DP World-run terminal gets nod for rate hike

P Manoj Mumbai | Updated on March 12, 2020

Nhava Sheva International Container Terminal at Jawaharlal Nehru Port Trust is run by the Dubai government-owned DP World.   -  KK Mustafah

Rates cut at APM Terminals-run GTI

Dubai-based logistics company DP World has got approval from the rate regulator for India’s state-owned ports to raise tariffs by 64-93 per cent at its Nhava Sheva International Container Terminal (NSICT) at Jawaharlal Nehru Port Trust (JNPT) near Mumbai, infusing life into the commercially struggling terminal.

The rates for laden containers unloaded from ship to yard and delivered by rail/road will rise 64 per cent, while storage charges for containers have been hiked by 93 per cent.

On the other hand, the Tariff Authority for Major Ports (TAMP) has ordered a 6 per cent cut in the overall rates levied by Gateway Terminals India (GTI), which also operates at JNPT, and is 74 per cent owned by APM Terminals Management, the container terminal operating unit of Danish shipping group AP Moller-Maersk.

This is the first tariff revision carried out by TAMP for NSICT and GTI after the Centre framed new rate-setting norms last year for PPP (public-private partnership) operators which were earlier governed by the 2005 norms.

Continued with old rates

Rates at NSICT and GTI were last revised in 2012 when TAMP ordered a 44.28 per cent cut over the then prevailing rates at GTI, and a 27.85 per cent reduction for NSICT, when the operators asked for a raise. Aggrieved by the rate cuts, NSICT and GTI secured separate orders from the Mumbai High Court to stay the rate cuts and continued to levy rates that were approved by the regulator in 2010. The court is yet to decide on the petitions filed by the operators.

The rate hike will incentivise NSICT, run by the Dubai government-owned DP World, to start handling more containers than the minimum volumes mandated under the 30-year contract. Volumes at NSICT — India’s oldest private container terminal at a major port — had dropped progressively to the minimum level of 600,000 twenty-foot equivalent units (TEUs) after being hit by the rate cut of 2012.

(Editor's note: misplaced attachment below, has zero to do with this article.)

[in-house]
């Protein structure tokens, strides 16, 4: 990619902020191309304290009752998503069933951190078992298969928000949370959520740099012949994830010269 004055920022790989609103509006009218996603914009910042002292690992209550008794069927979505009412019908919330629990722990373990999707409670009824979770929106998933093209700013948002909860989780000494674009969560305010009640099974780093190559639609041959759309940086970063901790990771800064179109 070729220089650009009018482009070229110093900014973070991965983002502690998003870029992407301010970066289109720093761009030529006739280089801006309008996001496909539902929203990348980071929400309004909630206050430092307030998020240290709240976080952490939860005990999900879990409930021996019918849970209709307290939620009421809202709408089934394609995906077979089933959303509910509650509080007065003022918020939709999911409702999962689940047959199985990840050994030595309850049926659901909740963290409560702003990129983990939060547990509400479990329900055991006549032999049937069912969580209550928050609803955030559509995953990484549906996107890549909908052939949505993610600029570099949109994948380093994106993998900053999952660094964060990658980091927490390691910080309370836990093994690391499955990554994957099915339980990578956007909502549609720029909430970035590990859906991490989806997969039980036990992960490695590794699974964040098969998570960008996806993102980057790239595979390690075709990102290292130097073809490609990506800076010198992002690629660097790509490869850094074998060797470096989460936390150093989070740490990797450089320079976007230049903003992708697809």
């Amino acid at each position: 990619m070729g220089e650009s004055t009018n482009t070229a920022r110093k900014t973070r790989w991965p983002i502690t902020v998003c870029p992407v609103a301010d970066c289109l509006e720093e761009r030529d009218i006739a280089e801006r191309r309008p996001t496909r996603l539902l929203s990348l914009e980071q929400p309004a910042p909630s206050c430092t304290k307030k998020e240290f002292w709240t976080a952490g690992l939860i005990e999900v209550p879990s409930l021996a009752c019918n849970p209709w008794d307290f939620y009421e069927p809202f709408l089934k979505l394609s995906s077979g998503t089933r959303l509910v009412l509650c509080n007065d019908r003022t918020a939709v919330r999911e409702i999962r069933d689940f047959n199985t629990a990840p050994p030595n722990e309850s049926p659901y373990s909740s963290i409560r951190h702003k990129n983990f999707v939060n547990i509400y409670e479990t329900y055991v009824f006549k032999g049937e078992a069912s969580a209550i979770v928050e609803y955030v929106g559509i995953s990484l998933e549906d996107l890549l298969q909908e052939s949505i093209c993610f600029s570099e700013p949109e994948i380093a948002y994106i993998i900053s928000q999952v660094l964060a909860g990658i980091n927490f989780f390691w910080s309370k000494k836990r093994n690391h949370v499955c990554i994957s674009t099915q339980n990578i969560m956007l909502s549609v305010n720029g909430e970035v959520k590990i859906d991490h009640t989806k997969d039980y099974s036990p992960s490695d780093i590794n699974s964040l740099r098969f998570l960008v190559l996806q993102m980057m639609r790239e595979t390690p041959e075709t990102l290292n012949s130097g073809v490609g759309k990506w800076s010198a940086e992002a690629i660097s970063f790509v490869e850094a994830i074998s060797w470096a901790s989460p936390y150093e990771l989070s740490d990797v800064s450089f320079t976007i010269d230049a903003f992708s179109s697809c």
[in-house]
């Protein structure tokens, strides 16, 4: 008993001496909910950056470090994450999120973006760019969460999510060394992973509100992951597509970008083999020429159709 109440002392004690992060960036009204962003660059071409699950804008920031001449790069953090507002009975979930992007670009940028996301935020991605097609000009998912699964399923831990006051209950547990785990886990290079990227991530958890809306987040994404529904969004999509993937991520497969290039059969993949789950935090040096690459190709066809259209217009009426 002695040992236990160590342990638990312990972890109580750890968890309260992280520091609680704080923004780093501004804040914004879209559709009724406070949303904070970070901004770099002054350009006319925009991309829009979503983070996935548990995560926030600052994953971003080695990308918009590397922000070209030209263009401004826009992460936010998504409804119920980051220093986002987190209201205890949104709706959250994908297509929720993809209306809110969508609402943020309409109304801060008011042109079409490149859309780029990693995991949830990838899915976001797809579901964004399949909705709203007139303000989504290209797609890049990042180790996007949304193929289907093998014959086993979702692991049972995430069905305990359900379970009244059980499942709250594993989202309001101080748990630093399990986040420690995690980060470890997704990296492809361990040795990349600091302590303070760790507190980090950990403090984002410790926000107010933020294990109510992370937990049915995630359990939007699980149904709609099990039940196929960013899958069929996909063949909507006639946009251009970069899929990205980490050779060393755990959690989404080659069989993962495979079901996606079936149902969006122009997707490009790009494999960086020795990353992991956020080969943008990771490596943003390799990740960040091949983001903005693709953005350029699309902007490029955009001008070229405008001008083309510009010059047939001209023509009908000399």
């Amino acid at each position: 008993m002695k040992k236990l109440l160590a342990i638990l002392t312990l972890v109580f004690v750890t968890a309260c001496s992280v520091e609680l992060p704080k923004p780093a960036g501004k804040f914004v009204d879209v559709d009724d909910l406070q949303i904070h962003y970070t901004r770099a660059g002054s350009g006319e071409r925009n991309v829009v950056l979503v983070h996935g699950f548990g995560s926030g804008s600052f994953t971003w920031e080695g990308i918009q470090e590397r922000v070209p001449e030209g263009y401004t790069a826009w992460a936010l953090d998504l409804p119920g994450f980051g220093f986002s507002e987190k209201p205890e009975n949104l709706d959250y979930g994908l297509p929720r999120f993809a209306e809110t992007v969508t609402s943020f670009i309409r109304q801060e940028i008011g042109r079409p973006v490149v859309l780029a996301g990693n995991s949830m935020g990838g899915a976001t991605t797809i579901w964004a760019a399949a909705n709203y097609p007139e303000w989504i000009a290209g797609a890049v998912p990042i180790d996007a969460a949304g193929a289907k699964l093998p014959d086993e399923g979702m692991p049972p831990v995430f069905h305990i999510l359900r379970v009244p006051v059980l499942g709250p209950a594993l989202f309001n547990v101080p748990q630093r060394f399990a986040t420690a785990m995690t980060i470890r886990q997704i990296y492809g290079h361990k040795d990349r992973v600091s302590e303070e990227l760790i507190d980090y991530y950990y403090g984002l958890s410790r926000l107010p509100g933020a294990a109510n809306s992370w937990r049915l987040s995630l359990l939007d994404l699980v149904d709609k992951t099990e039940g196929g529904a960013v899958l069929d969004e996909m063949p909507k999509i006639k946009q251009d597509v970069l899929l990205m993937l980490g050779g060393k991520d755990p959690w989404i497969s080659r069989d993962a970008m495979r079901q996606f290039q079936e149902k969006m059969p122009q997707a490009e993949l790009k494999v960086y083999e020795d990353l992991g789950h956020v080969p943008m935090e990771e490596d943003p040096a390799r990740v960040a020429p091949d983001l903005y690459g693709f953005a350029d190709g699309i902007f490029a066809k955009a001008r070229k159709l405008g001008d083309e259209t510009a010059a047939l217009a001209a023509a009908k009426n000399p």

Among the new rules framed by the Shipping Ministry for NSICT and GTI, the most significant one is to allow these older cargo terminals to set rates for services, to the extent needed for meeting their annual revenue requirement (ARR). The ARR (a cap) will be the average of actual expenditure for the past three years plus 16 per cent of the return on capital employed (ROCE).

The 16 per cent ROCE will be calculated on gross fixed assets — a departure from the earlier practice of computing the return on the net block of assets. It also includes capital work-in-progress and working capital.

The rate set by using the new guideline will be valid for three years and indexed annually to the wholesale price index (WPI), a measure of costs, to the extent of 60 per cent. Under the 2005 rate guideline, the returns diminished with each passing year due to depreciation, since it was worked out on the net block of assets. Servicing the royalty/revenue share payouts to the state-run port trusts in the face of declining returns had rendered their facilities unviable, the older terminals had argued.

Royalty payable

That aside, terminals such as NSICT were also hit by certain contract terms wherein the royalty/container that the operator pays to the port authority were low in the first 10 years and raised substantially over the balance period. The royalty payable by NSICT to JNPT has increased from ₹47 per TEU in FY2000 to ₹3,638 per TEU in FY2020 as against a rate of ₹3,341 per TEU.

With low rates and rising royalty, NSICT has come under stress. And, the best course open is to handle only the minimum volume of 600,000 TEUs mandated by the contract, from the point of view of minimiszing losses, without running into default.

The lower volumes handled by NSICT also explains why it secured a steep lhike, while GTI – which handles some 2 million TEUs —- was handed a reduction in rates by TAMP.

“NSICT ended-up getting a big hike because the cost plus 16 per cent return on capital employed (ROCE) was divided by lower volumes. Whereas, in the case of GTI, which handles much larger volumes, the cost plus return on investment is divided by 2 million TEUs, resulting in a reduction while computing the average revenue requirement,” a Mumbai-based port consultant said

Published on March 12, 2020

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